Is any way to view the actual code behind the default classes in Java (java.awt.*;, javax.swing.*;, etc) to see exactly what it is that is happening?

I don't mean just the documentation, or a list of methods, etc, but the source code itself in full detail (in other words, what could be used to create an exact copy of an entire method/class if copied and pasted into the code for a program in Java).

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    In an IDE such as IntelliJ you can browse the source of these packages just like anything else. – Chris Martin Oct 19 '14 at 7:24
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    Extending @ChrisMartin, right click the keyword (e.g. String) in the editor -> "Go to" -> "Implementation(s)" ... as of idea 14.0.2 – ironicaldiction May 4 '15 at 14:05

The Java source code for all the API classes is shipped in the JDK installer in a file named src.zip. It's often just sitting in your install directory. Unzip it, and have a look.

If it's not there, you may have chosen not to install it; reinstall the JDK and watch for the "source code" option, making sure to include it.


I frequently use http://docjar.com for this purpose.

Example: I want to see the source code for String. Search for the FQCN, java.lang.string (using the "Package/class Name" option). Click the result you want, then click the source link at the top of the page. Voila: http://www.docjar.com/html/api/java/lang/String.java.html

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    grepcode is another great online ressource for quick source code inspection, but as they print linenumbers, copy&paste of code from there into java source files is ... annoying ;) – Andreas Dolk Jun 9 '11 at 6:51
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    @Andreas_D - just click the little "Raw" link on the top right of the screen. – jkraybill Jun 9 '11 at 8:02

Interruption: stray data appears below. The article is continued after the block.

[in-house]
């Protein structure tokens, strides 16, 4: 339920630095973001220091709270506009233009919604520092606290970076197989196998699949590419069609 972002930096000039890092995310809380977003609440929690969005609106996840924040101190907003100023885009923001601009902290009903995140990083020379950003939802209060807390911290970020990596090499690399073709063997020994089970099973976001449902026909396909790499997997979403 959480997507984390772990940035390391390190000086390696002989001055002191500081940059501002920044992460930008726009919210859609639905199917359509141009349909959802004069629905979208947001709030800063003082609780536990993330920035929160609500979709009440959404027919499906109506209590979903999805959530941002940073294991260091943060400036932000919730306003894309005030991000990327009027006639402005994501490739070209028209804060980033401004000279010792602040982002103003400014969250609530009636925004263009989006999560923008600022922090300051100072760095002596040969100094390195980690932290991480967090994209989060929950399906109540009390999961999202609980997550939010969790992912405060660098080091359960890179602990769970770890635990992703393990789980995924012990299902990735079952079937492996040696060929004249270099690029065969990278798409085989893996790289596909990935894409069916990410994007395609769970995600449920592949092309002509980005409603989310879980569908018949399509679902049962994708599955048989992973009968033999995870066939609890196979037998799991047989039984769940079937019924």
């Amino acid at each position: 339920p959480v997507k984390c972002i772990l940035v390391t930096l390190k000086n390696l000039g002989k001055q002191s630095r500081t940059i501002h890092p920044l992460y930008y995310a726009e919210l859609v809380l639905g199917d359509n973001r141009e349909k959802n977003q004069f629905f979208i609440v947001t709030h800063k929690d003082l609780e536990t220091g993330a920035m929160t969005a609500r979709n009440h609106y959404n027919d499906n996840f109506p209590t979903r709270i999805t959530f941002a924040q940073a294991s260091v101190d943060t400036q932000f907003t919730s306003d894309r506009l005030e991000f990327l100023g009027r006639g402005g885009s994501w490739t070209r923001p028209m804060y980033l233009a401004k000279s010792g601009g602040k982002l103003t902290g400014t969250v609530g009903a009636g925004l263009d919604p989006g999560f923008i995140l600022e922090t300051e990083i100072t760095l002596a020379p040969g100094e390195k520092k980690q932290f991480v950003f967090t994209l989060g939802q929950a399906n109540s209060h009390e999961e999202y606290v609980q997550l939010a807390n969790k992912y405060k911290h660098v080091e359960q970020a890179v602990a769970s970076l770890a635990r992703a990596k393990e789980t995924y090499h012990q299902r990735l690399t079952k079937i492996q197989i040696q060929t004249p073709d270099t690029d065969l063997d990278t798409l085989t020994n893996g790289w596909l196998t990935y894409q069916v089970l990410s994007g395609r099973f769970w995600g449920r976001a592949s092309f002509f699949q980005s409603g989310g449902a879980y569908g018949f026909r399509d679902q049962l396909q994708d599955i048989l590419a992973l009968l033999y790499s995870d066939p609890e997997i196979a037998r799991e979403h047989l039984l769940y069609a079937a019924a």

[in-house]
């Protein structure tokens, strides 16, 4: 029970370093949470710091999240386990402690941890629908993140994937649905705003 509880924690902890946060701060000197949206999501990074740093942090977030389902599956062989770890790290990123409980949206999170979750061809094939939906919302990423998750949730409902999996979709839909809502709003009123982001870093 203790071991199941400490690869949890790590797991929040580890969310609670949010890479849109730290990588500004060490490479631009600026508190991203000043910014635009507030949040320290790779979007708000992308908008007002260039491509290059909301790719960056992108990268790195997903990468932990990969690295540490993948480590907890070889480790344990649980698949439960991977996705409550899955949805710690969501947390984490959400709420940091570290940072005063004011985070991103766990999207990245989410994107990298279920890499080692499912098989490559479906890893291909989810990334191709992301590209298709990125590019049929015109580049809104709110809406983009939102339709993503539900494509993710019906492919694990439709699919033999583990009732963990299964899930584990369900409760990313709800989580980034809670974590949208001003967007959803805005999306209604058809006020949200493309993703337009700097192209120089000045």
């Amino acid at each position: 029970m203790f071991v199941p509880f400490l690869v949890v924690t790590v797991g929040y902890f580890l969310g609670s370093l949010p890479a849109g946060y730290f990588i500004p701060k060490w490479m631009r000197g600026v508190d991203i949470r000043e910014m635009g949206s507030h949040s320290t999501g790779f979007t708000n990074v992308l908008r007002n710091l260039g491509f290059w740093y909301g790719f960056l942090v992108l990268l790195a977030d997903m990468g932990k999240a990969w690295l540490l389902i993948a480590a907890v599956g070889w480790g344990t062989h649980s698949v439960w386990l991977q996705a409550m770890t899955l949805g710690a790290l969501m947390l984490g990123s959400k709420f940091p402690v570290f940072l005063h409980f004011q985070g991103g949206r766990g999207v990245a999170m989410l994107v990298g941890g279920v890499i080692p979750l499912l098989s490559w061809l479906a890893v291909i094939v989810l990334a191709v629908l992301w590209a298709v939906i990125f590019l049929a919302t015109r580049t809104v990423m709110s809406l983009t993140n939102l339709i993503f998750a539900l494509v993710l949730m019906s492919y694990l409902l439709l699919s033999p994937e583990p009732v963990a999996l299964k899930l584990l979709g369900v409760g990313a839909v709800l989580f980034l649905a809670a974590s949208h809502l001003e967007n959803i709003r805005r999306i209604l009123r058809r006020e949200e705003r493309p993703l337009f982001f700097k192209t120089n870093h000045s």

• @Andreas_D GrepCode is not working nowadays... Any idea? Have they redirected or something? – Jay Jun 15 '18 at 8:58

src.zip usually comes with JDK.


I also find http://www.codeatlas.com to be a great place to look for JVM based source code in general. For example, if you are ever looking for how java.awt.ActionEvent is implemented you can find it here:


What's nice about it is that it gives an IDE like browsing experience by adding cross-reference and syntax highlighting.


For those who use linux distributions, like ubuntu, archlinux, etc. You can always get openjdk source code via corresponding package management system. This means you can choose a faster mirror to get the source code.

For ubuntu users:

$ sudo apt-get install openjdk-7-source

For Archlinux users:

$ sudo pacman -S openjdk7-src

The source will be located in the $JAVA_HOME, somewhere like /usr/lib/jvm/java-7-openjdk/src.zip.

Other distributions will have likewise package names, so not listed here.


1) Use Eclipse to attach the source code in C:\users\program files\jdkx.x
2) Use GrepCode if you are just browsing the code and to save memory used by heavy weight eclipse on your machine

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